W  H  A  T  S  U  I  T  S  H  I  M
launched 1 january 2016
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February 2018

Hypocrite(?!): Black Authenticity in the Age of Social Media

We’re each playing a version of ourselves on the internet; the majority of us have officially been around long enough to have earned some sort of cyber-reputation, one we’ve either carefully crafted for ourselves or one we unwittingly wear — or sometimes both. Oftentimes, the truth about our character lies somewhere in the middle, between the perception we’d like to see accepted as truth and the actual reality of our lives. I totally understand it. I’ve been crafting my personal brand around the aesthetic that I’d like WSH to exude — clean, refined, much cooler and over everything than you’d believe — and while it can be fun to play that character on Twitter and Instagram, it’s a weird feeling to consider how detached our two personalities can be. Not entirely disparate, mind you; I’d never accuse anyone of faking for likes and retweets. But we’ve all now become curators of our personal running diaries, for better or worse. Can’t blame a curator for exercising creative control, can you? That's precisely why my Twitter drafts folder is pouring over at the moment. Creative control.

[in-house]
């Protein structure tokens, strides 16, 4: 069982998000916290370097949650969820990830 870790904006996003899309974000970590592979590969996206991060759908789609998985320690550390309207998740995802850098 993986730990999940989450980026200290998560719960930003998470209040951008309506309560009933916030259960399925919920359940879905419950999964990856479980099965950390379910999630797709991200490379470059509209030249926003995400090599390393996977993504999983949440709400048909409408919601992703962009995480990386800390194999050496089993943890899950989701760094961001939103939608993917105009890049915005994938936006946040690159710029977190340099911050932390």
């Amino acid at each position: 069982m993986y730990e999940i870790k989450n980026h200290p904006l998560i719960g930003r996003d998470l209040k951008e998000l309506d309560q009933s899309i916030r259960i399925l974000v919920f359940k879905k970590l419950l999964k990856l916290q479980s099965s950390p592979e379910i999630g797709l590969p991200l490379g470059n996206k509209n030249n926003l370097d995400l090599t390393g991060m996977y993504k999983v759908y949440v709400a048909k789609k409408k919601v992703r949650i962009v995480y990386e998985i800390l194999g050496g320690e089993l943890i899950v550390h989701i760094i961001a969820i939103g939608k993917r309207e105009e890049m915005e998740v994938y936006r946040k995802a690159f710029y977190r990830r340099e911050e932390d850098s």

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Rhy's Black History Month Series: Coming to America

I often struggle with picking a definitive list of my favorite movies, but on today, here’s the shortlist: Silence of the Lambs, The Godfather, and Coming to America. I could easily write an argument for the greatness of Silence of the Lambs or The Godfather, but the clear underdog in my top-three is Coming to America. This is completely unfair, however, and thus why I want to discuss why Coming to America is an undeniable masterpiece that doesn’t get nearly enough credit.

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